According to Antonina Puchkovskaya, head of ITMO University’s DHLab, what made the datathon special was that it brought together not only programmers but also specialists from such humanities fields as linguistics, culturology, history, fine arts and others.
“The main goal of the datathon was to solve the problem that we encounter as part of our large interdisciplinary project on the creation of an interactive map of St. Petersburg. In this project, we analyze different humanities sources ranging from memoirs to periodicals and others. We had to come up with a way to annotate all this data, so we decided to table that problem at the datathon. As we work with original sources in the Russian language, we invited not only programmers but also humanities specialists: the task required an in-depth understanding of the texts’ structure,” she notes. “Datathons are now a usual practice in many countries all over the world, but in Russia, the format is yet to become widespread. That’s why apart from our main task, we aim to promote events such as this, among the humanities community in particular.”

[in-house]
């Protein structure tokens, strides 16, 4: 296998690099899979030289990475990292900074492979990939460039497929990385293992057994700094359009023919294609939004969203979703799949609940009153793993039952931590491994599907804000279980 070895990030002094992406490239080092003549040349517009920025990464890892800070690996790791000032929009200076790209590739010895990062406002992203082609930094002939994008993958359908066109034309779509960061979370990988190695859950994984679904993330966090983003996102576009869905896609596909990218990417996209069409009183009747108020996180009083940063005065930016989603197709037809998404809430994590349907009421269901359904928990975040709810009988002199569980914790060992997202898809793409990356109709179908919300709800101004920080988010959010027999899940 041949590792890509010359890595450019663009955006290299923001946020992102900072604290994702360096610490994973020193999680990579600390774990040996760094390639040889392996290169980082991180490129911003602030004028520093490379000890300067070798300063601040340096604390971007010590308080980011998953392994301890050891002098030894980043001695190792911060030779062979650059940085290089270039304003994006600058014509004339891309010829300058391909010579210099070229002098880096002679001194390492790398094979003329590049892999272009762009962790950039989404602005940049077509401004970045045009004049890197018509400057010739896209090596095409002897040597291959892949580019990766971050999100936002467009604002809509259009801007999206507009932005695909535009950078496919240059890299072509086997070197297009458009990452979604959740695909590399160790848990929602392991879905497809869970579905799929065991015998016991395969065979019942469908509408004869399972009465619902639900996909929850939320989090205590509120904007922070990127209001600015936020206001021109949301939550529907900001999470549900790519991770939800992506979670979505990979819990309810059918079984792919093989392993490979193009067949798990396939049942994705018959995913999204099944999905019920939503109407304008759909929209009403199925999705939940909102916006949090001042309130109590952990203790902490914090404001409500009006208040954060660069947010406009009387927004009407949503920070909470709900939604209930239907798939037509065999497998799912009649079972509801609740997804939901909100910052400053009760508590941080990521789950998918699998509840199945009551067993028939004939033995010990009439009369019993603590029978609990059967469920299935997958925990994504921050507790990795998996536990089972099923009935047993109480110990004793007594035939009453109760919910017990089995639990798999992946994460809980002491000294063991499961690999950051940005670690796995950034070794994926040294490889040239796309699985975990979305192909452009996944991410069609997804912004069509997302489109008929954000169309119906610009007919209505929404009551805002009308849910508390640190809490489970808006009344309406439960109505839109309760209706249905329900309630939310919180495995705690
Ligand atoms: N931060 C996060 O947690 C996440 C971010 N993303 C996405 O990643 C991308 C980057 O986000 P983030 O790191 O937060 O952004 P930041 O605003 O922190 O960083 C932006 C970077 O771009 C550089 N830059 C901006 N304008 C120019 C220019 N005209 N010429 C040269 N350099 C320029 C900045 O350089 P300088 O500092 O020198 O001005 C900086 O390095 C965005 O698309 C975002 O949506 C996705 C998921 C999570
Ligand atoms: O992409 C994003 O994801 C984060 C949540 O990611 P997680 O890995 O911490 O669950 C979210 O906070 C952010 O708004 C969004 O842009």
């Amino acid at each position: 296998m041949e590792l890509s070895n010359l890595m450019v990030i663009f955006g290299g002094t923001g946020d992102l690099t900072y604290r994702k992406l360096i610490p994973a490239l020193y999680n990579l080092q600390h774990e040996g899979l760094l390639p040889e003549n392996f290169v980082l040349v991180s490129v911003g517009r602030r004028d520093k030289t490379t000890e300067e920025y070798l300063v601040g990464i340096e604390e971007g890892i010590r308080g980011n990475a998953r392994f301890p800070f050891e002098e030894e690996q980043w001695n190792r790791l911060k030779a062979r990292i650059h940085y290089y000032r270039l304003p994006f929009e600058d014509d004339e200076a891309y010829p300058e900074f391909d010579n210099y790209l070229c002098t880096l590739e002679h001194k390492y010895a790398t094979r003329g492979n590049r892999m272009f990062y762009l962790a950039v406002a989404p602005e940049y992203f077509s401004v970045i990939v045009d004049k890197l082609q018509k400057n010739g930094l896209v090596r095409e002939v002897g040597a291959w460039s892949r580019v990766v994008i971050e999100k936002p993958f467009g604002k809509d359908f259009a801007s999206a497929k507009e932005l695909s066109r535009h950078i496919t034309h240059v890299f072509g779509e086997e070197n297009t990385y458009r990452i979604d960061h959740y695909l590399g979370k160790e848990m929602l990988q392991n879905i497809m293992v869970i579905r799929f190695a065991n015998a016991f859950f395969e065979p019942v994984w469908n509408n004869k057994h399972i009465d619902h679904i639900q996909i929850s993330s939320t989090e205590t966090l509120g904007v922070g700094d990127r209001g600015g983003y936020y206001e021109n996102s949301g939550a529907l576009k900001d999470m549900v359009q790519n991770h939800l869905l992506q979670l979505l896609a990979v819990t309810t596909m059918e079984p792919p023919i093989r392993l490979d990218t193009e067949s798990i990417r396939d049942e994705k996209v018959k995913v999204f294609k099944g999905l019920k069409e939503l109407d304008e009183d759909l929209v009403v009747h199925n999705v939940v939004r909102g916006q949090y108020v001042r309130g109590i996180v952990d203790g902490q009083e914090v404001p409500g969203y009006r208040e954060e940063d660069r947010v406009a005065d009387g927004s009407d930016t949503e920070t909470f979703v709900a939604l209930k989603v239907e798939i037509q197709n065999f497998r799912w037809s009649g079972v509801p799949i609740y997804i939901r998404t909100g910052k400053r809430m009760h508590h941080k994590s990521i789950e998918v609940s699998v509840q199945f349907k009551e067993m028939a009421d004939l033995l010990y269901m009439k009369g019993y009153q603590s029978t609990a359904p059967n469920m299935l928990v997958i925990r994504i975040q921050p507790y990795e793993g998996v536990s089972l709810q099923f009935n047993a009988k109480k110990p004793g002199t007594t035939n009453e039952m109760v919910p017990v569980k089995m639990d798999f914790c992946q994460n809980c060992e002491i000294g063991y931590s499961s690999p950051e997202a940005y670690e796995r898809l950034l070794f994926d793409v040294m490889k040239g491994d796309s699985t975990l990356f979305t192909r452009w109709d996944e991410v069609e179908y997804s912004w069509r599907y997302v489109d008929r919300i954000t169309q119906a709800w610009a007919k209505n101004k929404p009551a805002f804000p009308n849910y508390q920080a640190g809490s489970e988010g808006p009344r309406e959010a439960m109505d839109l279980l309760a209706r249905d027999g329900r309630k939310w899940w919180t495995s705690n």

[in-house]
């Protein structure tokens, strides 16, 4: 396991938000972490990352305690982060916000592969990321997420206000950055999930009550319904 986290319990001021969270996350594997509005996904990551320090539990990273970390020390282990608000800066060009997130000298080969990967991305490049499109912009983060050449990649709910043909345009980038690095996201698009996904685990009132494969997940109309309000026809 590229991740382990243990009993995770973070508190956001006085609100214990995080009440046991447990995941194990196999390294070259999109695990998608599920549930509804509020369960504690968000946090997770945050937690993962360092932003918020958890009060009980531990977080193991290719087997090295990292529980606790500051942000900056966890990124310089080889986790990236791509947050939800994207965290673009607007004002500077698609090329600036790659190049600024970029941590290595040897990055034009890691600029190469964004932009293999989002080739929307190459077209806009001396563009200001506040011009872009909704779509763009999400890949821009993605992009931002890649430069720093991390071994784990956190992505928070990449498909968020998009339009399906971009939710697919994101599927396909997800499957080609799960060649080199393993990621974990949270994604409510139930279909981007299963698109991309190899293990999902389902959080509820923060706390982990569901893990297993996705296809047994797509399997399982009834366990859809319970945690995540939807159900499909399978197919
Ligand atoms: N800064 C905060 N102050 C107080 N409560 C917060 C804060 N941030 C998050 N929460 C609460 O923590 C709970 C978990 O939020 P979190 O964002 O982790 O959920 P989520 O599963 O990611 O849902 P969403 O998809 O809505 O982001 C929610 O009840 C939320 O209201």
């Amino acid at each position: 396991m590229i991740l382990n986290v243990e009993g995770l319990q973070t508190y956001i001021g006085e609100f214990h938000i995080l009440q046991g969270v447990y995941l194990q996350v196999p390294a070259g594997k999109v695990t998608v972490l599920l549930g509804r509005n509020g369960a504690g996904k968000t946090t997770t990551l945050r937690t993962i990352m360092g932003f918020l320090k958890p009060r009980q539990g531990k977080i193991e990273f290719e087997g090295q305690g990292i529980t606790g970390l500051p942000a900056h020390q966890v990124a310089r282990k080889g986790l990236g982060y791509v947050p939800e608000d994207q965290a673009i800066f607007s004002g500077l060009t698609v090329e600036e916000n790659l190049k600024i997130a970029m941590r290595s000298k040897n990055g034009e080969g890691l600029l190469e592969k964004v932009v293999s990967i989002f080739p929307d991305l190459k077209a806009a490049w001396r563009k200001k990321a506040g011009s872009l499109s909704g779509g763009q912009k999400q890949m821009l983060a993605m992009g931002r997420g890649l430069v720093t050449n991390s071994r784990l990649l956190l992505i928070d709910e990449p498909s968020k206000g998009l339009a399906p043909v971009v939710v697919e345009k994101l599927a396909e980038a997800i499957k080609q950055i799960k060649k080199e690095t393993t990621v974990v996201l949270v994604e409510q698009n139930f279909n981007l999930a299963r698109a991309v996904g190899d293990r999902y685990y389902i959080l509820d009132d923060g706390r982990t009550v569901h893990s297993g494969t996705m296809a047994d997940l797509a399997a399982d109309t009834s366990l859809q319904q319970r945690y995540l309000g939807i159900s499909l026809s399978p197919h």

The participants of the datathon, as well as others with an interest in the analysis of humanities data and working in the field of digital humanities, had the opportunity to talk with experts in the field and learn about the new ITMO University Master’s program “Data, Culture and Visualization”, which is already accepting applications for its first intake. The program is aimed at training specialists capable of developing algorithms and software for intellectual and linguistic data analysis, and also of applying information technologies in humanities fields with the help of intellectual data analysis, machine learning and computer linguistics tools.